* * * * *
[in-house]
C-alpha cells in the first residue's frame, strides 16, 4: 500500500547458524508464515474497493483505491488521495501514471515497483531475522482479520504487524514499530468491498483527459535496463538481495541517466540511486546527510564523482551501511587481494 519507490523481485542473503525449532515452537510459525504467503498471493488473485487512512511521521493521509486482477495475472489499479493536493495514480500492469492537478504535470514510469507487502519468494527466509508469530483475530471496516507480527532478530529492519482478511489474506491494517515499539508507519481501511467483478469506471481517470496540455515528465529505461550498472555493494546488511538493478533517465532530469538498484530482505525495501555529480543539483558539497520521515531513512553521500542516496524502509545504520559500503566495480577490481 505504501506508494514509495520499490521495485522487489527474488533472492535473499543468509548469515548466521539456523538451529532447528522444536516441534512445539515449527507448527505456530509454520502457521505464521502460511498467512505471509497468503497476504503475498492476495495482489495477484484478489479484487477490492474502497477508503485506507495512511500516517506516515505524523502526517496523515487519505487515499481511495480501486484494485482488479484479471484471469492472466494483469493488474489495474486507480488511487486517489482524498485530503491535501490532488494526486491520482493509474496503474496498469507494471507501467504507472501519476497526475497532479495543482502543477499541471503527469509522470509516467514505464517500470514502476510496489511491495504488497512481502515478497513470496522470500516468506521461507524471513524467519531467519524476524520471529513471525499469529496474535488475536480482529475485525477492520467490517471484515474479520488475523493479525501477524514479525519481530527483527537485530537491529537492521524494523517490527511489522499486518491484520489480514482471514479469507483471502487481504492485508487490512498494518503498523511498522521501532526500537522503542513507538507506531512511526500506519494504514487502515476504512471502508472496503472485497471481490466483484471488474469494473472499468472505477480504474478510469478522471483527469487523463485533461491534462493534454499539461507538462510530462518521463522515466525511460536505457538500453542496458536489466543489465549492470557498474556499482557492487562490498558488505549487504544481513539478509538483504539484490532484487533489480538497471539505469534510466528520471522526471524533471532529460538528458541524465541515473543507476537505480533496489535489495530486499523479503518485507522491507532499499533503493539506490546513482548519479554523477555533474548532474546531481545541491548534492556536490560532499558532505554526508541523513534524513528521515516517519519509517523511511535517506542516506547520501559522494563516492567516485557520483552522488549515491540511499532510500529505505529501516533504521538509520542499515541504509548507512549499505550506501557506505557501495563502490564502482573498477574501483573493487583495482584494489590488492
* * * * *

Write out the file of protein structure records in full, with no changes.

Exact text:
[in-house]
C-alpha cells in the first residue's frame, strides 16, 4: 500500500547458524508464515474497493483505491488521495501514471515497483531475522482479520504487524514499530468491498483527459535496463538481495541517466540511486546527510564523482551501511587481494 519507490523481485542473503525449532515452537510459525504467503498471493488473485487512512511521521493521509486482477495475472489499479493536493495514480500492469492537478504535470514510469507487502519468494527466509508469530483475530471496516507480527532478530529492519482478511489474506491494517515499539508507519481501511467483478469506471481517470496540455515528465529505461550498472555493494546488511538493478533517465532530469538498484530482505525495501555529480543539483558539497520521515531513512553521500542516496524502509545504520559500503566495480577490481 505504501506508494514509495520499490521495485522487489527474488533472492535473499543468509548469515548466521539456523538451529532447528522444536516441534512445539515449527507448527505456530509454520502457521505464521502460511498467512505471509497468503497476504503475498492476495495482489495477484484478489479484487477490492474502497477508503485506507495512511500516517506516515505524523502526517496523515487519505487515499481511495480501486484494485482488479484479471484471469492472466494483469493488474489495474486507480488511487486517489482524498485530503491535501490532488494526486491520482493509474496503474496498469507494471507501467504507472501519476497526475497532479495543482502543477499541471503527469509522470509516467514505464517500470514502476510496489511491495504488497512481502515478497513470496522470500516468506521461507524471513524467519531467519524476524520471529513471525499469529496474535488475536480482529475485525477492520467490517471484515474479520488475523493479525501477524514479525519481530527483527537485530537491529537492521524494523517490527511489522499486518491484520489480514482471514479469507483471502487481504492485508487490512498494518503498523511498522521501532526500537522503542513507538507506531512511526500506519494504514487502515476504512471502508472496503472485497471481490466483484471488474469494473472499468472505477480504474478510469478522471483527469487523463485533461491534462493534454499539461507538462510530462518521463522515466525511460536505457538500453542496458536489466543489465549492470557498474556499482557492487562490498558488505549487504544481513539478509538483504539484490532484487533489480538497471539505469534510466528520471522526471524533471532529460538528458541524465541515473543507476537505480533496489535489495530486499523479503518485507522491507532499499533503493539506490546513482548519479554523477555533474548532474546531481545541491548534492556536490560532499558532505554526508541523513534524513528521515516517519519509517523511511535517506542516506547520501559522494563516492567516485557520483552522488549515491540511499532510500529505505529501516533504521538509520542499515541504509548507512549499505550506501557506505557501495563502490564502482573498477574501483573493487583495482584494489590488492